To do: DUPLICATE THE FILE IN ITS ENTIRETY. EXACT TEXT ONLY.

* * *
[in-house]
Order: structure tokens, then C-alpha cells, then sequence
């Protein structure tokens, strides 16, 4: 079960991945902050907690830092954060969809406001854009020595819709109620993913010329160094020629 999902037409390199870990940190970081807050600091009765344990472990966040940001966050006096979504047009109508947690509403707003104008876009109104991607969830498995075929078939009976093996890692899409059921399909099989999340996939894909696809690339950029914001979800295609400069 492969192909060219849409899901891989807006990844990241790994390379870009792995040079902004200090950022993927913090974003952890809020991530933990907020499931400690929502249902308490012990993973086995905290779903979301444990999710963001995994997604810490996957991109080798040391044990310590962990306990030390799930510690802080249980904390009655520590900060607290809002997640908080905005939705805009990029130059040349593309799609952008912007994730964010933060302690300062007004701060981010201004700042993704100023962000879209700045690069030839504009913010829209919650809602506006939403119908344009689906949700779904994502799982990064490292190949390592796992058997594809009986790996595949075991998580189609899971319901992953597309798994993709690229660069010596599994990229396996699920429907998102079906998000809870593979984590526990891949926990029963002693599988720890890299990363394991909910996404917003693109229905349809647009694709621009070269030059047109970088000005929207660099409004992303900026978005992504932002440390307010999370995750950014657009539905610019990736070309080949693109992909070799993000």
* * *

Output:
[in-house]
Order: structure tokens, then C-alpha cells, then sequence
């Protein structure tokens, strides 16, 4: 079960991945902050907690830092954060969809406001854009020595819709109620993913010329160094020629 999902037409390199870990940190970081807050600091009765344990472990966040940001966050006096979504047009109508947690509403707003104008876009109104991607969830498995075929078939009976093996890692899409059921399909099989999340996939894909696809690339950029914001979800295609400069 492969192909060219849409899901891989807006990844990241790994390379870009792995040079902004200090950022993927913090974003952890809020991530933990907020499931400690929502249902308490012990993973086995905290779903979301444990999710963001995994997604810490996957991109080798040391044990310590962990306990030390799930510690802080249980904390009655520590900060607290809002997640908080905005939705805009990029130059040349593309799609952008912007994730964010933060302690300062007004701060981010201004700042993704100023962000879209700045690069030839504009913010829209919650809602506006939403119908344009689906949700779904994502799982990064490292190949390592796992058997594809009986790996595949075991998580189609899971319901992953597309798994993709690229660069010596599994990229396996699920429907998102079906998000809870593979984590526990891949926990029963002693599988720890890299990363394991909910996404917003693109229905349809647009694709621009070269030059047109970088000005929207660099409004992303900026978005992504932002440390307010999370995750950014657009539905610019990736070309080949693109992909070799993000």